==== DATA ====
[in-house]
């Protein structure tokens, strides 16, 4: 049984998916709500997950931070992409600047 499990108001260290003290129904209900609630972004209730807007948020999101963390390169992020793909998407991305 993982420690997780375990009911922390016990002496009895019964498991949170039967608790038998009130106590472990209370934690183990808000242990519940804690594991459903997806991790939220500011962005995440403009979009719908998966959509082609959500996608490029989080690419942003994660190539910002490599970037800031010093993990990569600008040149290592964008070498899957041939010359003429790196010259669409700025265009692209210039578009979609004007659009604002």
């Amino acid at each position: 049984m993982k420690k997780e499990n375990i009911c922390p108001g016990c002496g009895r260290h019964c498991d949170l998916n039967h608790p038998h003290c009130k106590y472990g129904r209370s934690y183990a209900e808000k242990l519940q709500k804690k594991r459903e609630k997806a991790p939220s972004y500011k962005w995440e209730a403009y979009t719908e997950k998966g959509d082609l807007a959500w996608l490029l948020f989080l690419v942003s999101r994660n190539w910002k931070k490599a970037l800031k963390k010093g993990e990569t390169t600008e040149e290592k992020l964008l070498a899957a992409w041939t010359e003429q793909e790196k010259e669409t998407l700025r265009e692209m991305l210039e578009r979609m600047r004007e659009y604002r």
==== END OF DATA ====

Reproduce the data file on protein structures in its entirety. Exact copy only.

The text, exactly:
[in-house]
């Protein structure tokens, strides 16, 4: 049984998916709500997950931070992409600047 499990108001260290003290129904209900609630972004209730807007948020999101963390390169992020793909998407991305 993982420690997780375990009911922390016990002496009895019964498991949170039967608790038998009130106590472990209370934690183990808000242990519940804690594991459903997806991790939220500011962005995440403009979009719908998966959509082609959500996608490029989080690419942003994660190539910002490599970037800031010093993990990569600008040149290592964008070498899957041939010359003429790196010259669409700025265009692209210039578009979609004007659009604002």
């Amino acid at each position: 049984m993982k420690k997780e499990n375990i009911c922390p108001g016990c002496g009895r260290h019964c498991d949170l998916n039967h608790p038998h003290c009130k106590y472990g129904r209370s934690y183990a209900e808000k242990l519940q709500k804690k594991r459903e609630k997806a991790p939220s972004y500011k962005w995440e209730a403009y979009t719908e997950k998966g959509d082609l807007a959500w996608l490029l948020f989080l690419v942003s999101r994660n190539w910002k931070k490599a970037l800031k963390k010093g993990e990569t390169t600008e040149e290592k992020l964008l070498a899957a992409w041939t010359e003429q793909e790196k010259e669409t998407l700025r265009e692209m991305l210039e578009r979609m600047r004007e659009y604002r």